Dubai-based firm Al Ghurair, which won a Sh2.5 billion tender to supply materials for next year’s General Election, is set to know the fate of the award tomorrow.
This is after lawyers representing the Independent Electoral and Boundaries Commission and Paarl Media, a South African printer contesting the tender award, finalised their submissions on Friday.
Mr Paul Gicheru led the Public Procurement Administrative Review Board in hearing the review appeal that started with the consideration of the applications by the two parties and later the hearing of the actual case.
“We will consider this matter and give a verdict on Monday at 4.30pm, even if it means working up to midnight,” Mr Gicheru said in reference to the committee’s terms of reference.
IEBC lawyer Anthony Lubulellah put up a spirited fight to convince the tribunal that the award of the tender was above board.
He sought to deflate the argument of Mr Willis Otieno, who represented Paarl Media, that the tender was not processed in accordance with the law nor that the tender specifications and marking scheme used to settle on the winner were arbitrarily skewed to favour a particular company.
Mr Otieno, who accused the electoral agency of failure to clarify issues as required by law, said the process was meant to reduce the entire tender to single sourcing.
Besides, he said, the tender specifications failed to acknowledge that the election laws Act that took effect on October 4, makes technology a key component in election matters.
But in a rejoinder, the IEBC lawyer, in a bid to have the application thrown out, argued that Paarl Media’s application was incompetent as it did not meet the specification of the procurement law as required.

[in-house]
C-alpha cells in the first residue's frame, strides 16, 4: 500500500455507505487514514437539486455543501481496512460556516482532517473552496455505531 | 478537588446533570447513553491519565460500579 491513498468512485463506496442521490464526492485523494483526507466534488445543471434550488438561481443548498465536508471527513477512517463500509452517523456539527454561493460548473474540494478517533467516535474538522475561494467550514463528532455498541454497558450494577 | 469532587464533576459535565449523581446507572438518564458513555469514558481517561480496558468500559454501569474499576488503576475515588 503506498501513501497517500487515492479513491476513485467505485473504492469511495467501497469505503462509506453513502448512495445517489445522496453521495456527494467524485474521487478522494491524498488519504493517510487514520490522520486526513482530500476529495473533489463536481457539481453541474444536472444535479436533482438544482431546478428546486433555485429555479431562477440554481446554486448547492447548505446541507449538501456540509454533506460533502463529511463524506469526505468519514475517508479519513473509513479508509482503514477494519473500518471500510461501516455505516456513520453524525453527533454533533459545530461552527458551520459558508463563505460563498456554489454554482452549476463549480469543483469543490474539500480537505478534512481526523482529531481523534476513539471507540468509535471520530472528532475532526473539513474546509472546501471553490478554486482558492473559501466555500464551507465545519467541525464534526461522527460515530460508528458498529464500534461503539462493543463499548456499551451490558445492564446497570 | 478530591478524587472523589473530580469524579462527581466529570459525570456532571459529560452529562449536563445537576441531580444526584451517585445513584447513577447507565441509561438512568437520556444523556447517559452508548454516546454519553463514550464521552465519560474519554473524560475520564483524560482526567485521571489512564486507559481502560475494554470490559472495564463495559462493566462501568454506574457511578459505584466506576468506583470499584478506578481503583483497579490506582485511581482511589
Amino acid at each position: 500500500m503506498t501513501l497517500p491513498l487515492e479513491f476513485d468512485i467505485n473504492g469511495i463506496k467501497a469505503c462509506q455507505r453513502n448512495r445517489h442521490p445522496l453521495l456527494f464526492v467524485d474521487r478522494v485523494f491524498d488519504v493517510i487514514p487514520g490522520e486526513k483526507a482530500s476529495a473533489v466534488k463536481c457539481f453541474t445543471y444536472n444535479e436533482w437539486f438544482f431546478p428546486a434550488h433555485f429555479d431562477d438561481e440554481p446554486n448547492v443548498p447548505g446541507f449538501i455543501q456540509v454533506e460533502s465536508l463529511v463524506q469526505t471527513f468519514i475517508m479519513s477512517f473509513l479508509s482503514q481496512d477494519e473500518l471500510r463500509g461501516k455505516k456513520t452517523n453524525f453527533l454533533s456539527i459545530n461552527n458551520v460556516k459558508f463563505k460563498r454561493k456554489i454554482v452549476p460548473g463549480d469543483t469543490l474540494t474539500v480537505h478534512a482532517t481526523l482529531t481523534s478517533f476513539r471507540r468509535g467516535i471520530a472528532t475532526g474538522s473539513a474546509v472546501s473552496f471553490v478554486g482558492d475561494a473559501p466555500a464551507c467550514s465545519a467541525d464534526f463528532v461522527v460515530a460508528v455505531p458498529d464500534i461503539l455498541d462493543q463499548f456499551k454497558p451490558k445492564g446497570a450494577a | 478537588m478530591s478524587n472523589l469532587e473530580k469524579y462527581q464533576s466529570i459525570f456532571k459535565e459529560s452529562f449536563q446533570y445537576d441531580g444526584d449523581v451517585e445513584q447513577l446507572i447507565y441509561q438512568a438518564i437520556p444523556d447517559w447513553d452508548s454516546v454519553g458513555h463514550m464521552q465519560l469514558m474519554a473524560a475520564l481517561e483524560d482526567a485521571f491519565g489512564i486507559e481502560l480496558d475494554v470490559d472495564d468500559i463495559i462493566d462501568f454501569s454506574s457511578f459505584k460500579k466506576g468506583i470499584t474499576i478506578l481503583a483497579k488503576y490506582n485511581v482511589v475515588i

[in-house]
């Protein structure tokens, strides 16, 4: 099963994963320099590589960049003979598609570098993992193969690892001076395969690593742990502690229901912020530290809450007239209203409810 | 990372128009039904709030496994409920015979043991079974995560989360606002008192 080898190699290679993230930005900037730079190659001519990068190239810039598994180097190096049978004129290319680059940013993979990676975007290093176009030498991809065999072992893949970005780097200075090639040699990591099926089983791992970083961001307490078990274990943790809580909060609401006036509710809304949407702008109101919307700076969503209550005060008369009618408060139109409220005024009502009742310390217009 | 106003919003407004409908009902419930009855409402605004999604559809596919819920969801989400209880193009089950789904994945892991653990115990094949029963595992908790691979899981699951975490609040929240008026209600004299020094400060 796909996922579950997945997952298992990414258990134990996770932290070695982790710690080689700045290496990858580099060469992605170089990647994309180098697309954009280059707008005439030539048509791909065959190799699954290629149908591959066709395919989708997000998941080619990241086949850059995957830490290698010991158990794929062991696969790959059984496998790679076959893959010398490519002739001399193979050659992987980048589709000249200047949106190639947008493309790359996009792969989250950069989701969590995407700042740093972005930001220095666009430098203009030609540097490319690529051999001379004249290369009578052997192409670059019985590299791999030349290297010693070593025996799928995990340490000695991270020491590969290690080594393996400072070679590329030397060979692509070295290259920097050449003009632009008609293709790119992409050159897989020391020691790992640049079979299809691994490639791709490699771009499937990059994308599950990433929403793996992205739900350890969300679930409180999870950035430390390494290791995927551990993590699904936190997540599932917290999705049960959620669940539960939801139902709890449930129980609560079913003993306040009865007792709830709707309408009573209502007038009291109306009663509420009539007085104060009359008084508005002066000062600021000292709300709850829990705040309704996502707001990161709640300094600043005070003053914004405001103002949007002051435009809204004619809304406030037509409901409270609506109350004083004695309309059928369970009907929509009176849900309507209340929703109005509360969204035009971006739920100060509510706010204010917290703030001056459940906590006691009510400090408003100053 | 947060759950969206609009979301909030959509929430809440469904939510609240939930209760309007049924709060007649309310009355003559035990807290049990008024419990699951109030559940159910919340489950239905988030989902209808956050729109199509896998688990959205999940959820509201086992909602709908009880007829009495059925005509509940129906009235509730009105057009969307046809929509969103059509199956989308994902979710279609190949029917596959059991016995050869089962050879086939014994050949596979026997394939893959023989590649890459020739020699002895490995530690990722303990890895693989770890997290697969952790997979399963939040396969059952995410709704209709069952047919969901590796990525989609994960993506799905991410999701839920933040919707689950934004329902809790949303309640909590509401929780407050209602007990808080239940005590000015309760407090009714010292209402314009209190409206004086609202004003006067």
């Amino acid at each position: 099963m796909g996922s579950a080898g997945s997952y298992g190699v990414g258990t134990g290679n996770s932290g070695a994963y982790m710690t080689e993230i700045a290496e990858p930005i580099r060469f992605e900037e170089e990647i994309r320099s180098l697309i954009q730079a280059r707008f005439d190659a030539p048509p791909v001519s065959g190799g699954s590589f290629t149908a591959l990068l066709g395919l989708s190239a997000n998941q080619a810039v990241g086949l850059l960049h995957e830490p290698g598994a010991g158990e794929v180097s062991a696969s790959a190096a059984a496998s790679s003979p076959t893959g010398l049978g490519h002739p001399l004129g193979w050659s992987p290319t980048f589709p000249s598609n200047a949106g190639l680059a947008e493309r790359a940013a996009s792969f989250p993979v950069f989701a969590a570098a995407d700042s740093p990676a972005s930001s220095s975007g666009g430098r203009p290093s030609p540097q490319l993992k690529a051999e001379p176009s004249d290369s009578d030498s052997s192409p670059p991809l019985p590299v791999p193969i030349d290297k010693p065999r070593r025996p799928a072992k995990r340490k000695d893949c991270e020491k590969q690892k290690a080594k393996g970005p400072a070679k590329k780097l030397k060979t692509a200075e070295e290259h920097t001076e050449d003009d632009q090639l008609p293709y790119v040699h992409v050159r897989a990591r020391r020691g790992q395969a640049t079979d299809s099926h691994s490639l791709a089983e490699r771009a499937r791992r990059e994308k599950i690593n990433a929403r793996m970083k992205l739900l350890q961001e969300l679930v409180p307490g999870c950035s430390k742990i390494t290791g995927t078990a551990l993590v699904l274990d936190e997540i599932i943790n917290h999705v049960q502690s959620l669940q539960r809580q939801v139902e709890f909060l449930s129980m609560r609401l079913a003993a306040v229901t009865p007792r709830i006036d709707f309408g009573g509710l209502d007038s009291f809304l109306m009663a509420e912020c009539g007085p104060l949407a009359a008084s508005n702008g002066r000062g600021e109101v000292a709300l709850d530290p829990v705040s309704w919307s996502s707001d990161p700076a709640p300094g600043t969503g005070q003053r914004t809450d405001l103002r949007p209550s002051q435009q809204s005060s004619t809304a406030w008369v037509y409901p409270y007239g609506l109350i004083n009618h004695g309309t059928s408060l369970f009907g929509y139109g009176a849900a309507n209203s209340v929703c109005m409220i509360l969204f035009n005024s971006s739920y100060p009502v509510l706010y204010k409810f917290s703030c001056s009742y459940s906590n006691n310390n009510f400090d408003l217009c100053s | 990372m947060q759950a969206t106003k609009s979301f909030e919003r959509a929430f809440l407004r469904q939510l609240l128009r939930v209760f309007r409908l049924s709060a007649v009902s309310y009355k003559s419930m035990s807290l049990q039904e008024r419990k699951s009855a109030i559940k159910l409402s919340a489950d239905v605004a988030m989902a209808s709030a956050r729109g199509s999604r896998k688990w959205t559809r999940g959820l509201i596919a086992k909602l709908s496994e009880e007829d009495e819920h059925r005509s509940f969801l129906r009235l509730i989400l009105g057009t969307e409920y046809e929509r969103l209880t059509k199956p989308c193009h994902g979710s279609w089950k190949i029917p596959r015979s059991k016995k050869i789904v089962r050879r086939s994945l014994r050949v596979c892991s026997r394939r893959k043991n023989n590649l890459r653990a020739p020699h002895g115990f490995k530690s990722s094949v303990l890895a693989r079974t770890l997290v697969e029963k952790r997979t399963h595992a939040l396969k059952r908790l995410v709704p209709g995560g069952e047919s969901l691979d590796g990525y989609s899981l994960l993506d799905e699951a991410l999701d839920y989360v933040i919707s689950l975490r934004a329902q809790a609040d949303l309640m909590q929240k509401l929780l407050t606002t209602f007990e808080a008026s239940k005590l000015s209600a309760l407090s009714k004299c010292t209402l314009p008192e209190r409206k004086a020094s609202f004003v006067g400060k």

The lawyer termed the process competitive, saying the bidder failed to comply with five of the 10 requirements to win the tender.
Documents that Paarl Media did not submit included lSO certification, a tender security document and audited accounts. The company also failed to provide the requisite number of ballot paper samples for various elective positions, as required.
“Failure to demonstrate compliance with the requirement to deposit 10 per cent of the contract sum renders the application non-compliant with the aforesaid mandatory statutory provision meant to discourage filing of frivolous suits and where the sole intention is to delay the process,” IEBC argues.
Some of the communications, he said, were done by third parties who are strangers to the tender process.
Mr Lubulellah said the election law had not been enacted by the time the tender was closed. Besides, he said, the tender was not for technology equipment for it to be affected by the election law.
“The tender can’t be faulted on the basis of a law that didn’t exist. It is irrelevant on matters of procurement,” Mr Lubulellah said.
He wondered why Paarl Media was the only company aggrieved by the verdict, out of the nine firms that submitted their bids.
Mr Lubulellah said the tender award was guided by the Public Procurement and Assets Disposal Act, which must prevail in the event of any other law.
Mr Gicheru and the board members appeared concerned with revelations that Paarl Media did not comply with the tender requirements. “You client was disqualified at the preliminary evaluation stage for failure to submit the required documents. Confirm if these preliminary requirements were met,” Mr Gicheru asked the applicant’s lawyer.
But the lawyer said they were faulting the failure by the electoral agency to stick to the law. Mr Otieno said IEBC did not clarify issues nor offered the reasons for rejecting their bid.
“We are not challenging the competence of a successful bidder. These proceedings are challenging the process adopted by the procurement entity in arriving at the outcome,” he said.
Siaya Senator James Orengo, who is leading a team of Cord lawyers in the case, called for annulment of the award to pave the way for consultations.
He said that IT integration was key in eliminating fears of vote fraud. “We are keen on ensuring that IT integration is in place; so that we can have an election that is easily verifiable, free and fair,” he said.
Cord and Jubilee were enjoined in the application on condition that their arguments would be restricted to procurement issues only.
The South African firm argues that the ballot papers required ICT integration to enable systemised artwork generation.